|Publication number||US5329256 A|
|Application number||US 08/085,524|
|Publication date||Jul 12, 1994|
|Filing date||Jun 30, 1993|
|Priority date||Jun 30, 1993|
|Publication number||08085524, 085524, US 5329256 A, US 5329256A, US-A-5329256, US5329256 A, US5329256A|
|Inventors||Robert J. Higgins, Jr.|
|Original Assignee||Motorola, Inc.|
|Export Citation||BiBTeX, EndNote, RefMan|
|Patent Citations (2), Referenced by (9), Classifications (15), Legal Events (5)|
|External Links: USPTO, USPTO Assignment, Espacenet|
This application is related to U.S. patent application Ser. No. 08/085,526 entitled "A Three-Terminal Surface Acoustic Wave (SAW) Device," by Robert J. Higgins, Jr., filed on Jun. 30, 1993 and assigned to Motorola, Inc.
This invention relates generally to voltage controlled oscillators (VCO) structures and more particularly to a VCO which uses a Surface Acoustic Wave (SAW) structure.
Electric oscillators are extensively used in many applications where there is a need to generate one or more predetermined frequency output. For example, in frequency modulation (FM) radio frequency (RF) communication, RF receivers and RF transmitters use oscillators for generating carrier frequencies.
Generally, oscillators operate at a particular resonant frequency. An oscillator's resonant frequency is determined by reactive elements of a tank circuit which comprises capacitive and inductive components. In conventional voltage controlled oscillators (VCOs), a variable reactive element in the tank circuit controls the resonant frequency of the oscillator. Often, the variable element is a two-terminal, non-linear capacitor, such as a semiconductor varactor, which is responsive to a control signal for controlling the value of its capacitance. Such tank circuit resonators provide a very wide tuning range (i.e. in the range of 3 MHz to 30 MHz) which makes them particularly suitable in frequency synthesized land-mobile communication applications.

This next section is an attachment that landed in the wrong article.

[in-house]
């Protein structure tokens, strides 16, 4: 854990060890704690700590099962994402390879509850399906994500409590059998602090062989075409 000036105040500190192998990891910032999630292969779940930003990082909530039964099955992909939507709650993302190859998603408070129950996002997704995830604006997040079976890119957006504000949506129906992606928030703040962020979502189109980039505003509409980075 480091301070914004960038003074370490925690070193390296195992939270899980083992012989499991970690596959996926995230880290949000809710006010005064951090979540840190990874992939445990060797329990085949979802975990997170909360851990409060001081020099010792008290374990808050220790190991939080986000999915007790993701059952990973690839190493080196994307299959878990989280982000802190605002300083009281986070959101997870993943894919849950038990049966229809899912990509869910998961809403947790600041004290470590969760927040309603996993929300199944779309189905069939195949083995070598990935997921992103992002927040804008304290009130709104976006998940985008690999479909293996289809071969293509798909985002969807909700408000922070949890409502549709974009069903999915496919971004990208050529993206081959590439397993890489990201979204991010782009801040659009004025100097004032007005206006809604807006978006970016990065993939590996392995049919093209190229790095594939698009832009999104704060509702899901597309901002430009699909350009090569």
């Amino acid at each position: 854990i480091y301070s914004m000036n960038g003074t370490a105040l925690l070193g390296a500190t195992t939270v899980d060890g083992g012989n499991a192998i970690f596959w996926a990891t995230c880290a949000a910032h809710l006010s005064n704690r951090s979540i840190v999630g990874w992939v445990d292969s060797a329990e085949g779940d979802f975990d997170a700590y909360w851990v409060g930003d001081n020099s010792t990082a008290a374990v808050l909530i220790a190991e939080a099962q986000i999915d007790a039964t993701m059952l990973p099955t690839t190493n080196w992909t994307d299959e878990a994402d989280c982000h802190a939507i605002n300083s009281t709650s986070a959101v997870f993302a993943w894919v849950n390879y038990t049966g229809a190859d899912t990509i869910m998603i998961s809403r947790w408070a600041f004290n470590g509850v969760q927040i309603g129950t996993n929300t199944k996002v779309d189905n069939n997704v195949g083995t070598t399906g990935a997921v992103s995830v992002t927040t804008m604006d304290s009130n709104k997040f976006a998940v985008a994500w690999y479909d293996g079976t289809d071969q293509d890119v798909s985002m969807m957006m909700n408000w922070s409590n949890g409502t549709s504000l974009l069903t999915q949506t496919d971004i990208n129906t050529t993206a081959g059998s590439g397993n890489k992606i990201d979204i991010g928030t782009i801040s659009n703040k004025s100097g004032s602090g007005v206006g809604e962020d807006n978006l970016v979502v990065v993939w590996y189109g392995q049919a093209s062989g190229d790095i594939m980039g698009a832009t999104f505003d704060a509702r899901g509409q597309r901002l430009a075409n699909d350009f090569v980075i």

Conventionally, transmission lines and coaxial distributed structures have been used as a substitute for the inductive component of the tank circuit. However, the fundamental companion element to the variable capacitor has relied upon magnetic field storage to provide the inductive reactance necessary to resonate an oscillator with the variable capacitor. As the inductor's component size is being reduced in response to the miniaturization drive in the electronics industry, the resonator's quality factor, Q, decreases. Decreased quality factor, has a number of undesired consequences, namely, degradation of VCO's sideband noise performance and desence performance. Additionally, because an inductor's magnetic field is very difficult to shield, VCO generated signals, spurious or otherwise, are undesirably coupled to the surrounding circuit.
Another problem frequently encountered in conventional VCOs, is a phenomenon known as "microphonics" which adversely affects an FM receiver's performance. Microphonics is a phenomenon whereby mechanical vibrations around the VCO structure are picked up by the electromagnetic inductor, thereby changing its effective inductance. As such, the resonant frequency of the VCO is changed. Since, in FM systems, the frequency changes are demodulated, the resonant frequency changes are manifested as undesired hum and noise which adversely affect the receiver's audio output.
There have been attempts in the past to use SAW devices in VCOs. SAW devices use acoustic waves which travel at the speed of sound. The SAW devices are preferred over widely used transmission line, and discrete components because acoustic waves have a substantially shorter wave length at operating frequency than electromagnetic waves which travel at the speed of light. These devices are less susceptible to stray magnetic and other problems associated with resonators which utilize magnetic inductors. Furthermore, for a given operating frequency, a SAW resonator provides a smaller structure than a transmission line structure, therefore, making them suitable for miniaturized radio frequency applications. Additionally, SAW structures are potentially integratable with other active circuits, such as amplifiers and varactors, which are produced using conventional integrated circuit technologies.
For the above reasons, the popularity of SAW structures in radio frequency applications has been steadily increasing, especially in resonator filter applications. FIG. 1 depicts the diagram of a conventional SAW resonator structure 100 which shows a SAW transducer 110 and a pair of reflectors 120 disposed on a piezoelectric substrate 105. As is well known, the reflectors increase quality factor of the SAW resonator by preventing dissipation of surface acoustic waves emanating from the SAW transducer 110 near the resonant frequency. The SAW transducer 110 comprises a first electrode 112 having a first set of open-ended fingers 114 and a second electrode 116 having a second set of open-ended fingers 118. The first electrode 112 and the second electrode 116 comprise conductive layers patterned on the piezoelectric substrate such that a first set of fingers 114 and a second set of fingers 118 are interdigitated in relation to each other.